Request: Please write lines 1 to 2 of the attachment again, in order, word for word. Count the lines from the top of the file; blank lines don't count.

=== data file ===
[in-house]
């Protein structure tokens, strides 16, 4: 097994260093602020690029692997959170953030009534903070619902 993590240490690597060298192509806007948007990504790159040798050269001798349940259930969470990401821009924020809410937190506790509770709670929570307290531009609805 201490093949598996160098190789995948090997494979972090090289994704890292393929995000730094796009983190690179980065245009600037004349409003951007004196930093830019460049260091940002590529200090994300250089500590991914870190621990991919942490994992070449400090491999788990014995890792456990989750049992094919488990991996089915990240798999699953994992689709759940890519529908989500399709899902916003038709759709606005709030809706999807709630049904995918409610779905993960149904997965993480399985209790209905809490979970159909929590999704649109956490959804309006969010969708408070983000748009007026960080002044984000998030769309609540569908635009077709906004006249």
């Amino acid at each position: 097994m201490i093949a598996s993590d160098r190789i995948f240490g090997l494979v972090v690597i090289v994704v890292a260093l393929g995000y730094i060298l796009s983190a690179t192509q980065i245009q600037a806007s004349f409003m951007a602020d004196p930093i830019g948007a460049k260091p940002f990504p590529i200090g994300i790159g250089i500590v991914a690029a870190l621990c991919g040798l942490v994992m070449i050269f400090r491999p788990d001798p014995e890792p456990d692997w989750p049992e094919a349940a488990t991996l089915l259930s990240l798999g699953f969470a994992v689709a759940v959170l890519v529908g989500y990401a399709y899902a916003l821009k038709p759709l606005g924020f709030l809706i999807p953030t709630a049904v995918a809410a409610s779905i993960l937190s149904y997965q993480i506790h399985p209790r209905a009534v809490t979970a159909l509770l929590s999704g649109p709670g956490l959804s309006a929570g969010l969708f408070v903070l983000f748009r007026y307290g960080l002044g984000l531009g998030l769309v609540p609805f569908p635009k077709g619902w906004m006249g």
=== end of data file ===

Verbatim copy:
[in-house]
């Protein structure tokens, strides 16, 4: 097994260093602020690029692997959170953030009534903070619902 993590240490690597060298192509806007948007990504790159040798050269001798349940259930969470990401821009924020809410937190506790509770709670929570307290531009609805 201490093949598996160098190789995948090997494979972090090289994704890292393929995000730094796009983190690179980065245009600037004349409003951007004196930093830019460049260091940002590529200090994300250089500590991914870190621990991919942490994992070449400090491999788990014995890792456990989750049992094919488990991996089915990240798999699953994992689709759940890519529908989500399709899902916003038709759709606005709030809706999807709630049904995918409610779905993960149904997965993480399985209790209905809490979970159909929590999704649109956490959804309006969010969708408070983000748009007026960080002044984000998030769309609540569908635009077709906004006249």